Sunday, September 17, 2006
From Dakota: An Audience Crushed Under Emotional Weight.
Your head must be wrapped in cling film if you haven't noticed the Fringe Festival coming into colourful effect during the week with lantren art dotting the city. On Friday I managed to blag two tickets for Colin Gee's solo performance and video installation 'From Dakota.' This work focusses on Doug, a poor rural truck driver just released from jail after being done for drug trafficing. Trapped between the material ambitions he wishes on his family and their desire for improving family relationships, he is desperate to raise cash to extract them from the isolated dust patch they call home and takes one last job in illegally transporting immigants.
Having gotten over his addiction to speed, his journey takes on a monumental significance. He is delusionally haunted by memories of missing his daughters growing up due to his work ethic. The roadside stragglers he gives lifts to along the way focus his mind and he realises he leaves home because home itself makes him homesick. With the road as his home he puts an increased distance between himself and his family, this one last job will provide the means to end all that. But as it goes dramatically wrong, Doug is led to a bewildering emotional breakdown in the thumping sun.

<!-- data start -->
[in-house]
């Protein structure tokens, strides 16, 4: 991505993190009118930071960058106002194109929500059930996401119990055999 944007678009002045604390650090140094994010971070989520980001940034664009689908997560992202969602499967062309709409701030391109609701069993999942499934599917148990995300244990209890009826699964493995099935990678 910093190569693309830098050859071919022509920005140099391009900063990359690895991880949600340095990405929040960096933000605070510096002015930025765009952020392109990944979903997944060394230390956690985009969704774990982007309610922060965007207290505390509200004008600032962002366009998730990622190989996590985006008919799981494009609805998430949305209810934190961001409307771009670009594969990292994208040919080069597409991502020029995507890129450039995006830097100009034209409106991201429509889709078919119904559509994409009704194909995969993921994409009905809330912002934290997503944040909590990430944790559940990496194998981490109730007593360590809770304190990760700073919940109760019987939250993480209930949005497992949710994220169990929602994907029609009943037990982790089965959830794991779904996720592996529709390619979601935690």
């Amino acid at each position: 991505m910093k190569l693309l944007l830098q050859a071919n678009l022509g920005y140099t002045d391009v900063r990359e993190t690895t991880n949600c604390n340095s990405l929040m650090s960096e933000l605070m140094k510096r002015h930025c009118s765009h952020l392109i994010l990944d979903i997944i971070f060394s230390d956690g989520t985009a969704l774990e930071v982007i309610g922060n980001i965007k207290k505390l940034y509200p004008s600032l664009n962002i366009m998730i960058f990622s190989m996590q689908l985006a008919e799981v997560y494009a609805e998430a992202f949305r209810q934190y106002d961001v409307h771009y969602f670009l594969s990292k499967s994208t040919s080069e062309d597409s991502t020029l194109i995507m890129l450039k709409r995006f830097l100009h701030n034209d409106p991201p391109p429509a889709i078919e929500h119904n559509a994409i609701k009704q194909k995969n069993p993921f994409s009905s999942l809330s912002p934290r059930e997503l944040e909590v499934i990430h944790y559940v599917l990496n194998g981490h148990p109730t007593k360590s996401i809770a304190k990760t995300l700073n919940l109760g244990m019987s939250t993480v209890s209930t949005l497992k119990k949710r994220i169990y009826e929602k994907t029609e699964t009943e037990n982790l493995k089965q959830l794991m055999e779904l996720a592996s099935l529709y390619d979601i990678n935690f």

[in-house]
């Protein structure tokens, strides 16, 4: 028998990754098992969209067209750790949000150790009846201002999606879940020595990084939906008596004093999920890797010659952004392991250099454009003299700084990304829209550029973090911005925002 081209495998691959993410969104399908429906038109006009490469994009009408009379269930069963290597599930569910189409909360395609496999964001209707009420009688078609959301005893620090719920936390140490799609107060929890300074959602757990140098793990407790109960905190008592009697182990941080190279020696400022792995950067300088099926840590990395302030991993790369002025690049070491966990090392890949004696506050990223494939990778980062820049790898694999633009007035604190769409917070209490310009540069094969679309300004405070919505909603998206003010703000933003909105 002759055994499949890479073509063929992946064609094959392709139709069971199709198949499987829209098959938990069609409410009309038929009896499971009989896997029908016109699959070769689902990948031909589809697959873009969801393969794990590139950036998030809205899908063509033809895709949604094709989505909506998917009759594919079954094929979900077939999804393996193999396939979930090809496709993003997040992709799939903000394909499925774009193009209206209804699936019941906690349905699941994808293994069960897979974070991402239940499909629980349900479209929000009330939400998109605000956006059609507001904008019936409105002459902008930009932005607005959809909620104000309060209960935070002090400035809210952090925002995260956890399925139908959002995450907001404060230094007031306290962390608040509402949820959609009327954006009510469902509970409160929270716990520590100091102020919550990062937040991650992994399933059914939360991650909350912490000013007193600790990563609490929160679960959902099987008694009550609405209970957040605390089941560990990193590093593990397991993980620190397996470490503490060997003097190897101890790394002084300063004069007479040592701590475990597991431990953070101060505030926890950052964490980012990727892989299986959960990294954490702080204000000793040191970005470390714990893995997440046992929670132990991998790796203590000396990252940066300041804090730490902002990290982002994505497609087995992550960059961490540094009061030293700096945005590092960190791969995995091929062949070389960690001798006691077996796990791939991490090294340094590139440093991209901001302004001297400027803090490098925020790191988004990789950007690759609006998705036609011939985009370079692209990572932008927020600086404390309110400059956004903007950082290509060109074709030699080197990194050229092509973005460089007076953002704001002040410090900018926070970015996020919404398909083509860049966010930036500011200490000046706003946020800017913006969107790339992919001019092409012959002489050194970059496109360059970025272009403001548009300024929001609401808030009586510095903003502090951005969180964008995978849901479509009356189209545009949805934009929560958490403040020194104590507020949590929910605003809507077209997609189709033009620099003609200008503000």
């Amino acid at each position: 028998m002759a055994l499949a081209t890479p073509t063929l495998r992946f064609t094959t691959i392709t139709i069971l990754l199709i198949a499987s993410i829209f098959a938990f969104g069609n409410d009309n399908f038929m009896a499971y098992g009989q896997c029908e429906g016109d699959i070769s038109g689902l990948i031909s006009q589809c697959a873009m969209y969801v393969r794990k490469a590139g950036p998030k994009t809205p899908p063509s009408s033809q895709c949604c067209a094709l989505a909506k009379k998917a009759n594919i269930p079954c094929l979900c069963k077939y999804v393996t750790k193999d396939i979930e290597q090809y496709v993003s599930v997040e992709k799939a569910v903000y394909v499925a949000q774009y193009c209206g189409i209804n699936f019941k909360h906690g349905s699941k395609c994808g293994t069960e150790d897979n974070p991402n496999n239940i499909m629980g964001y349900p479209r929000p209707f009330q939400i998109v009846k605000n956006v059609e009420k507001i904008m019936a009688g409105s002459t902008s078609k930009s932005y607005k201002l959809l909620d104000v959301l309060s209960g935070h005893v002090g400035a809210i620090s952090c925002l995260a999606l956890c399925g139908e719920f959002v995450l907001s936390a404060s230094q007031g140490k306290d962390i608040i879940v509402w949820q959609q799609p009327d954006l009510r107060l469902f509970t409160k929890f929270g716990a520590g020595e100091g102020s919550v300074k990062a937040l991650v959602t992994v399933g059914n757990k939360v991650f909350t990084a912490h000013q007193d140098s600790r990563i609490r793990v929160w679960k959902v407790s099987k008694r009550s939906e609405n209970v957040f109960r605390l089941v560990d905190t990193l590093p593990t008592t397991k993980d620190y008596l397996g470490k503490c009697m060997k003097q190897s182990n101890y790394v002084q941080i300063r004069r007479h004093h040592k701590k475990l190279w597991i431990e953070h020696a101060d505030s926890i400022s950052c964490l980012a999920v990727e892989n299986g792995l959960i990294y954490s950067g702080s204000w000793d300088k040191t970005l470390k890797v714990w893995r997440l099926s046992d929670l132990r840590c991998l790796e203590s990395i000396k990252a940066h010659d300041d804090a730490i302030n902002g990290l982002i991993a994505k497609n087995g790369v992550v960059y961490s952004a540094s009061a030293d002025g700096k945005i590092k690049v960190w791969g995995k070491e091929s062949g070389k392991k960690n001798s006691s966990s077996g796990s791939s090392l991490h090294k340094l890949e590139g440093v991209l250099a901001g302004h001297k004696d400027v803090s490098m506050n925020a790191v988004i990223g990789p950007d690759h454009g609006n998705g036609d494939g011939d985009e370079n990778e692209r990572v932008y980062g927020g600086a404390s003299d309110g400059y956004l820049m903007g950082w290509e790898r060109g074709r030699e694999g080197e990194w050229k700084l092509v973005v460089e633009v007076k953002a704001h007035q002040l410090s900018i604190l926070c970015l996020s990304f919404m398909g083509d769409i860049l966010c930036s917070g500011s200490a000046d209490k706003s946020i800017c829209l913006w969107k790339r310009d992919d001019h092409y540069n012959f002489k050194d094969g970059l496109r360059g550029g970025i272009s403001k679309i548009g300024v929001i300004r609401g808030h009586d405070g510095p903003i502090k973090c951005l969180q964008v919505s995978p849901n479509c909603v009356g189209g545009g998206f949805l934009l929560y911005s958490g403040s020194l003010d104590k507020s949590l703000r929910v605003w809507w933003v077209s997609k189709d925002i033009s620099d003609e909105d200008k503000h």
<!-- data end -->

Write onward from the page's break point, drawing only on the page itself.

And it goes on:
At this point Colin Gee stumbles on stage as the lolling half hour drama that was the video installation ends. A former clown with the Cirque Soliel, there's an undoubted tint of mime in his solo performance. Unfortunately his excellent acting does little to comfort an audience that ends up buried in the overly wrought emotional weight of a man muttering the same several lines of dialogue repeatedly for half an hour. This final descent into tripe could have been limited to five minutes and contained all the punch needed in a far more restrained fashion. Taking place in the lounge of the Mill Theatre in Dundrum, an uncomfortable twitchiness took hold of the audience as phones were checked for times with the most courteous levels of subtelty manageable.
Colin Gee's play ran in the Lounge in the Mill Theatre until the 16th of September. If you missed it consider it a saving grace that means you won't freak out and absolve yourself of all desire to visit the theatre again.
Dorfmeister: Is this really what you call the shit?
Meanwhile down at that posh crannog we like to call the Spiegeltent. A serious cock up by security led to a queue of people developing outside who were being refused entry despite having tickets to the Dorfmeister gig. Spying an opportunity for a blag, three of us joined the throng and added our own complaint to the chorus of annoyance before eventually being let in. It seems the cock up was down to the Fringe Fest rather than any attempt at unscrupulous over selling from Remedy. The gig itself seriously sucked and was totally lacking in 'oompf' with a clinical delivery of a rather smooth set of house that brought images of sleazy wine bars hurtling towards the fore front of my mind. That this was clearly lapped up by a sweaty crowd was truly beyond me.